The Federal Reserve isn’t about to give away the bank, says John M. Berry in Bloomberg. If it cuts interest rates at all, look for “only a quarter-percentage point with no promise of more to come.” Whatever the Fed does at its Sept. 18 meeting will be largely “a matter of risk management.” Outside of the housing sector, Fed officials aren’t worried “the economy is about to fall out of bed.” But the Fed can’t know how the “generally healthy” economy will be affected by the deflating housing bubble. That leaves monetary policy more art than science. “Look for plenty of art from the Fed before this year is out.”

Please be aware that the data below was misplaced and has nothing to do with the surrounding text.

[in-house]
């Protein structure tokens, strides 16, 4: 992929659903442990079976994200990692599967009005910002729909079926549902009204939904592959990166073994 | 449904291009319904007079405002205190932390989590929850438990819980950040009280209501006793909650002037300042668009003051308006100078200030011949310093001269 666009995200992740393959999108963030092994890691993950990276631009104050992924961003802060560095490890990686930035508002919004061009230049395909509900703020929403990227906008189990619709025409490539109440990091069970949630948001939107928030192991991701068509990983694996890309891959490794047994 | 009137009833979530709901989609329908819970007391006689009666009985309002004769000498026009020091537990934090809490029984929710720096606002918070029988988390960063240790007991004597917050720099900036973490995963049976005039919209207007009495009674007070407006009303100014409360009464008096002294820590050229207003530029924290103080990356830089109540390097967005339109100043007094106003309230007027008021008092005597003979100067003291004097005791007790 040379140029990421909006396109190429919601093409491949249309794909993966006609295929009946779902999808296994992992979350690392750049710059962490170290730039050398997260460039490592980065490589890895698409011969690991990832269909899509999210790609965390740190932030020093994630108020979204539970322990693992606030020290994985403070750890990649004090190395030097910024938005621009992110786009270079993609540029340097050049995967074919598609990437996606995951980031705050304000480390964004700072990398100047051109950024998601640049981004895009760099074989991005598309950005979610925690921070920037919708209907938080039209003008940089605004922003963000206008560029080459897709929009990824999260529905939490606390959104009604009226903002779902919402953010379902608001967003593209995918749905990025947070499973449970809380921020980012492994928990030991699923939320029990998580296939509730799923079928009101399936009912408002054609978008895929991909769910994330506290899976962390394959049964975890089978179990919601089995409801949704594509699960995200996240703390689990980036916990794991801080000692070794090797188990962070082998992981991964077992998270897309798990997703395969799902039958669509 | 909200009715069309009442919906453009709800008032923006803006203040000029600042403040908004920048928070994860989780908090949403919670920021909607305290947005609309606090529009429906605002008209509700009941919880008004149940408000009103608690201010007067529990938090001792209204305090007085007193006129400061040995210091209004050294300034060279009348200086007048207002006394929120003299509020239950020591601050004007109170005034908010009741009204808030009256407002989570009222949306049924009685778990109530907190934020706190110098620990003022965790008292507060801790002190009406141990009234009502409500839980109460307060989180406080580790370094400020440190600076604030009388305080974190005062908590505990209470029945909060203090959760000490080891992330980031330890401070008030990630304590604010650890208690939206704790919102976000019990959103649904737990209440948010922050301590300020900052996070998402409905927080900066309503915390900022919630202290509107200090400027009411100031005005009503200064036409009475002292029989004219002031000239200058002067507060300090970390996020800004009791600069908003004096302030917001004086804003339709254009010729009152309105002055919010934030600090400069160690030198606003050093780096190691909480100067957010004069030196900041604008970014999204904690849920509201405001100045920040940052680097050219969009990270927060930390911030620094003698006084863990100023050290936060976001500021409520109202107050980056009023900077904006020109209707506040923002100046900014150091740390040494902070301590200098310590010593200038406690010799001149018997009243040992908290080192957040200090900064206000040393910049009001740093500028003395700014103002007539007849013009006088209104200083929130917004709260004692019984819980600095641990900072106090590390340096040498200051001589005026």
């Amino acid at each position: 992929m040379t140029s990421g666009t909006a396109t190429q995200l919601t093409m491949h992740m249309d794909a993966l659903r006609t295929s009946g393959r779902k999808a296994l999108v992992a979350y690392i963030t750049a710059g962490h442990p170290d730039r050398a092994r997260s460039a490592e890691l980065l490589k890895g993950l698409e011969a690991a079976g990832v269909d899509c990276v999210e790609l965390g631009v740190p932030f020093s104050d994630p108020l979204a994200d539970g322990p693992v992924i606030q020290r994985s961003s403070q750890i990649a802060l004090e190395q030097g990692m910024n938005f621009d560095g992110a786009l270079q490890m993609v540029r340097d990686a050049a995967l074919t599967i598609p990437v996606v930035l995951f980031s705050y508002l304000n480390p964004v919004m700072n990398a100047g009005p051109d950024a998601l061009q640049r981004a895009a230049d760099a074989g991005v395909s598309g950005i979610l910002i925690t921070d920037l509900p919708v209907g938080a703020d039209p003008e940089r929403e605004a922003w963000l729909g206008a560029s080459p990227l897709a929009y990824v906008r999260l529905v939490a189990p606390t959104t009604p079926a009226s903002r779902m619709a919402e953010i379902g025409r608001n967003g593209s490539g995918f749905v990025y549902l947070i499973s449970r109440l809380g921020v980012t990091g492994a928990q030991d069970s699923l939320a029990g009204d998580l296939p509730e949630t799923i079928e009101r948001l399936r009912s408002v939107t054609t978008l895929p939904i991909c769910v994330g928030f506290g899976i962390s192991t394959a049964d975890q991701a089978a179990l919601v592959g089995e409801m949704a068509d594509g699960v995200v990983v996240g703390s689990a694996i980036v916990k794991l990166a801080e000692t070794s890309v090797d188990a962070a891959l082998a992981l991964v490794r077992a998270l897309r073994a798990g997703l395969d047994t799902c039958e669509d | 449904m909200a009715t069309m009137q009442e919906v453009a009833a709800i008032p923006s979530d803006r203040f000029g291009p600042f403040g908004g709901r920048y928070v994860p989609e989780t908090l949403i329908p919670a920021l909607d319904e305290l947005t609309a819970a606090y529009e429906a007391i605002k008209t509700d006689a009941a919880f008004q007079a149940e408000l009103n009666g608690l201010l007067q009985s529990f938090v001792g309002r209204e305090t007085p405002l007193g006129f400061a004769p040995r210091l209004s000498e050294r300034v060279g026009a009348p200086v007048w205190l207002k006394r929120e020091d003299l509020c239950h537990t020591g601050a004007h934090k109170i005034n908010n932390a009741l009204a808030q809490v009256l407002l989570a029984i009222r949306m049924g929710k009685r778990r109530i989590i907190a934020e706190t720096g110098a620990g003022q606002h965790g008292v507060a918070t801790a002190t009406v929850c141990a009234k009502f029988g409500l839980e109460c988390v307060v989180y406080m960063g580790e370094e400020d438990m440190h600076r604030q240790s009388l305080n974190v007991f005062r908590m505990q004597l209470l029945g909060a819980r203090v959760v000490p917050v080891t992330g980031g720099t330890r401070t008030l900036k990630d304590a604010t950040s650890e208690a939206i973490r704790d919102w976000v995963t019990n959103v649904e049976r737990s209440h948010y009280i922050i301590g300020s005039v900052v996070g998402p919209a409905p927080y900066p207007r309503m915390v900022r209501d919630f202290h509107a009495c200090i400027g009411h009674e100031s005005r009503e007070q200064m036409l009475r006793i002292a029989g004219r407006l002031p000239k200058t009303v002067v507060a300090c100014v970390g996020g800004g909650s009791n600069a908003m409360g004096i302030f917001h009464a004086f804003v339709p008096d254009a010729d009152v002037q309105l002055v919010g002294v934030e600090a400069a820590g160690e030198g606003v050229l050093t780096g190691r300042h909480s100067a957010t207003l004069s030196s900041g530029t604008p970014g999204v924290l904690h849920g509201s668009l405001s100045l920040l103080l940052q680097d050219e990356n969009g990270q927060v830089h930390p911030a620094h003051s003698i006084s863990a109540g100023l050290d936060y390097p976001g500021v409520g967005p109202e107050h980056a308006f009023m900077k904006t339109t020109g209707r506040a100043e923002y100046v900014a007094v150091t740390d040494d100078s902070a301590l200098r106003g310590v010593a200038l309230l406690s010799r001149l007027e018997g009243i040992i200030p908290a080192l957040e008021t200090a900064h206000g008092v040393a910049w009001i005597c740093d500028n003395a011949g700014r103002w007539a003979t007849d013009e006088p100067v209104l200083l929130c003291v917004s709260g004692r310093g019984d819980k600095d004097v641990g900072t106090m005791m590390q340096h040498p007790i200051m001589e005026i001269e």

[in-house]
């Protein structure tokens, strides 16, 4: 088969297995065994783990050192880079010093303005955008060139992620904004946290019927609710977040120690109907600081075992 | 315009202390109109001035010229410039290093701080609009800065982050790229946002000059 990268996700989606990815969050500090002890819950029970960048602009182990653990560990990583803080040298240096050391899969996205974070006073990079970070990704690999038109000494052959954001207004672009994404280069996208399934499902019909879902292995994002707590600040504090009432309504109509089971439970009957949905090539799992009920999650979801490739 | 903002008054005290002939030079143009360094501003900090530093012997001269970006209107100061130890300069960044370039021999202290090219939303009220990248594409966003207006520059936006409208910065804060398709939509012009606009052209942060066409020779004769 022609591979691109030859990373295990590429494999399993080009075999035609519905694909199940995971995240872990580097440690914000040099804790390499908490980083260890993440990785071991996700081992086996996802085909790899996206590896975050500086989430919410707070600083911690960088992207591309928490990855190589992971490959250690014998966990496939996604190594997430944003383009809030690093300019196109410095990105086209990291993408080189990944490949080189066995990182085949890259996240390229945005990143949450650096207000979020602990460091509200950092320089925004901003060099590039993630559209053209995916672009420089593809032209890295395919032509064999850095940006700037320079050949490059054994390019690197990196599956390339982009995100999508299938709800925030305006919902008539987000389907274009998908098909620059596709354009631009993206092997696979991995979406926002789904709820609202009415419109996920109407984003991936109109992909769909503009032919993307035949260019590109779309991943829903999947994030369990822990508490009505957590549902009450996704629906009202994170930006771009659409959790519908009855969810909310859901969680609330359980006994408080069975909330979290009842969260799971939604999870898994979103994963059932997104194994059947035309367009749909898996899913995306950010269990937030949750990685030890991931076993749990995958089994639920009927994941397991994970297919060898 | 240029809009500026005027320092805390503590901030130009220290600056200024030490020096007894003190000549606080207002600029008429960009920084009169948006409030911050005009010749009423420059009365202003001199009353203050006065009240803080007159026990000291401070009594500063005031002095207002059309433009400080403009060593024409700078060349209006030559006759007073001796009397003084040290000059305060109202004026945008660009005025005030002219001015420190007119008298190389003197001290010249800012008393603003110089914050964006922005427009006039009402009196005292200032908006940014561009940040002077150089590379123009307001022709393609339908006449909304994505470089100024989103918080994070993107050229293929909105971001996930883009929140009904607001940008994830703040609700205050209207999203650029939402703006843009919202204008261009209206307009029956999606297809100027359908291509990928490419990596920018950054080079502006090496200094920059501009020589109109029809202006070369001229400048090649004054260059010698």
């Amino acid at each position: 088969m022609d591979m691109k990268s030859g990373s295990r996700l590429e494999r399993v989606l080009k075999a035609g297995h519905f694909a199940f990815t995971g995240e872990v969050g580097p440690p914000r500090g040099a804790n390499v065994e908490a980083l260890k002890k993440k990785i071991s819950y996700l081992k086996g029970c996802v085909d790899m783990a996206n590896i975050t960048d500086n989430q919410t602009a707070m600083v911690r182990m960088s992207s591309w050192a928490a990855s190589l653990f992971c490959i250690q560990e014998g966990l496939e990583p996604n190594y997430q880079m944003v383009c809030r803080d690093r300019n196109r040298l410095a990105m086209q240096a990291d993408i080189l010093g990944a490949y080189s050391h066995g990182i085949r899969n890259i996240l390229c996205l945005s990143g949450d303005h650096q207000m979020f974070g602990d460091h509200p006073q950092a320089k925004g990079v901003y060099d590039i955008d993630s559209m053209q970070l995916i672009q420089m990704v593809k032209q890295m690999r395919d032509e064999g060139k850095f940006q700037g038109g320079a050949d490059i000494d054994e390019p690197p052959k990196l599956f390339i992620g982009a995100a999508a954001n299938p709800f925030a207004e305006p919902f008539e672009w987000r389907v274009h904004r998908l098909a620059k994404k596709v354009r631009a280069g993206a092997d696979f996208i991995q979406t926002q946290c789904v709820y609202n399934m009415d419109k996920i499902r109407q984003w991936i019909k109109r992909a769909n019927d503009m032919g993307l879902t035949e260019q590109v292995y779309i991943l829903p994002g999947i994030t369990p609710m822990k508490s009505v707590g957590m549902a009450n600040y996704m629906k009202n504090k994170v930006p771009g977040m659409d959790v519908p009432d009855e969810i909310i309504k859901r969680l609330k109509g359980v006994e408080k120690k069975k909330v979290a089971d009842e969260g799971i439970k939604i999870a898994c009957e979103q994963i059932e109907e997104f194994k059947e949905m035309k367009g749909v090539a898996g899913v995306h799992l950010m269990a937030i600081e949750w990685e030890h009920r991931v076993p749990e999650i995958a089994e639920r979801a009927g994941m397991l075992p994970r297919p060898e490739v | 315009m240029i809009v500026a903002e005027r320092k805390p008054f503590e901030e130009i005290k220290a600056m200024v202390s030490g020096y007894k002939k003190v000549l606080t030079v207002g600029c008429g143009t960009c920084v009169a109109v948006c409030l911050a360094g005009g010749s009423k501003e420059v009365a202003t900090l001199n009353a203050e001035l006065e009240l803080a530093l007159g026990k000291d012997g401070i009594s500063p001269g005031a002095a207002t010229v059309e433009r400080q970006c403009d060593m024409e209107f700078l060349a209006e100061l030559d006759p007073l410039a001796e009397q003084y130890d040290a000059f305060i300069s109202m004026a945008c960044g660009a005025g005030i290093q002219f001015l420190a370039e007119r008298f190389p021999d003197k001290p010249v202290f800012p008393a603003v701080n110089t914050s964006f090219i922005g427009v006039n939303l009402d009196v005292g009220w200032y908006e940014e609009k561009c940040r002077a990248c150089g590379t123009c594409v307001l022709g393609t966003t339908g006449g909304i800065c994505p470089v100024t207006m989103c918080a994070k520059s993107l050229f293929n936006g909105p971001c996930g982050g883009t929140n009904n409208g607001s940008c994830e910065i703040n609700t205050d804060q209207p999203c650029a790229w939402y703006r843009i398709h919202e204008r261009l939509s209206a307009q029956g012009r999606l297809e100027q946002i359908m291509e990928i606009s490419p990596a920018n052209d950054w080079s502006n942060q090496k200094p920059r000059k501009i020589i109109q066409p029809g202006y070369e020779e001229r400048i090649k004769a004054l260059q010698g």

What the Fed does may not matter all that much to some people, says Randall Forsyth in Barrons.com. At least not compared to the actions of “bankers in London.” The three-month Libor, or London interbank lending rate, is at 5.72%, its highest level since January 2001. This could all be “academic except that Libor will determine the rate on billions of dollars’ worth of American adjustable-rate mortgages.” So a 25-basis-point cut by the Fed won’t do anything for “borrowers facing resets on their Libor-based ARMs.”
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